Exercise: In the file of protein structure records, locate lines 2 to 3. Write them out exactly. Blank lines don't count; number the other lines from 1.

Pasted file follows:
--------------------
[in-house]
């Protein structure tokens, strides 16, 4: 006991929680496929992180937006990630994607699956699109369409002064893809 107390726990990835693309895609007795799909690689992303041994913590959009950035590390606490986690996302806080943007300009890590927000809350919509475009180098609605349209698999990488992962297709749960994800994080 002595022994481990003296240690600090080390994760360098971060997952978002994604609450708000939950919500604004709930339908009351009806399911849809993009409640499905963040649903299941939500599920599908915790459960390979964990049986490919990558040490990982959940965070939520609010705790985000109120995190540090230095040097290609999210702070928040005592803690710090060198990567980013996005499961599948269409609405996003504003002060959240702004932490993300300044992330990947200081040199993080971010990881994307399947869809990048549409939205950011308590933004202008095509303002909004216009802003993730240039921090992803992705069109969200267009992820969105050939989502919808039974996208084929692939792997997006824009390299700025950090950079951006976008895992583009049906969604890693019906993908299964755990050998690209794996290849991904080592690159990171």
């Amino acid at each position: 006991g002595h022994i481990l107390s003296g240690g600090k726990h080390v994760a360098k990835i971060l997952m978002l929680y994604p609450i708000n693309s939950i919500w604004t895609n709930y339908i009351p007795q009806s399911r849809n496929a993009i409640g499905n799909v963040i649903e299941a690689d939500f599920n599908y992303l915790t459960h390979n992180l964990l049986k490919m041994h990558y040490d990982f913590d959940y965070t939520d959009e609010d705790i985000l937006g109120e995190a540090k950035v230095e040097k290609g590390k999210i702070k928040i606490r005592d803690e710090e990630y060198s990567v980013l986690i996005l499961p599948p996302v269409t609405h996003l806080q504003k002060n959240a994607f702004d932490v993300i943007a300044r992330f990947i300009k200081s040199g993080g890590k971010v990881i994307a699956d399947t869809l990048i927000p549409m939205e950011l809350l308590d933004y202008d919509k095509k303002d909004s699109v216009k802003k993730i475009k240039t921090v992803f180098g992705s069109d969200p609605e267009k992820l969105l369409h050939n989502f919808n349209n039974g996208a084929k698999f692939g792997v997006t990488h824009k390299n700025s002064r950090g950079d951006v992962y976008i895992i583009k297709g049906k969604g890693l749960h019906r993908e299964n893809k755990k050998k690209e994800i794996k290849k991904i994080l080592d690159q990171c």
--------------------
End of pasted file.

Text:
């Protein structure tokens, strides 16, 4: 006991929680496929992180937006990630994607699956699109369409002064893809 107390726990990835693309895609007795799909690689992303041994913590959009950035590390606490986690996302806080943007300009890590927000809350919509475009180098609605349209698999990488992962297709749960994800994080 002595022994481990003296240690600090080390994760360098971060997952978002994604609450708000939950919500604004709930339908009351009806399911849809993009409640499905963040649903299941939500599920599908915790459960390979964990049986490919990558040490990982959940965070939520609010705790985000109120995190540090230095040097290609999210702070928040005592803690710090060198990567980013996005499961599948269409609405996003504003002060959240702004932490993300300044992330990947200081040199993080971010990881994307399947869809990048549409939205950011308590933004202008095509303002909004216009802003993730240039921090992803992705069109969200267009992820969105050939989502919808039974996208084929692939792997997006824009390299700025950090950079951006976008895992583009049906969604890693019906993908299964755990050998690209794996290849991904080592690159990171």
């Amino acid at each position: 006991g002595h022994i481990l107390s003296g240690g600090k726990h080390v994760a360098k990835i971060l997952m978002l929680y994604p609450i708000n693309s939950i919500w604004t895609n709930y339908i009351p007795q009806s399911r849809n496929a993009i409640g499905n799909v963040i649903e299941a690689d939500f599920n599908y992303l915790t459960h390979n992180l964990l049986k490919m041994h990558y040490d990982f913590d959940y965070t939520d959009e609010d705790i985000l937006g109120e995190a540090k950035v230095e040097k290609g590390k999210i702070k928040i606490r005592d803690e710090e990630y060198s990567v980013l986690i996005l499961p599948p996302v269409t609405h996003l806080q504003k002060n959240a994607f702004d932490v993300i943007a300044r992330f990947i300009k200081s040199g993080g890590k971010v990881i994307a699956d399947t869809l990048i927000p549409m939205e950011l809350l308590d933004y202008d919509k095509k303002d909004s699109v216009k802003k993730i475009k240039t921090v992803f180098g992705s069109d969200p609605e267009k992820l969105l369409h050939n989502f919808n349209n039974g996208a084929k698999f692939g792997v997006t990488h824009k390299n700025s002064r950090g950079d951006v992962y976008i895992i583009k297709g049906k969604g890693l749960h019906r993908e299964n893809k755990k050998k690209e994800i794996k290849k991904i994080l080592d690159q990171c």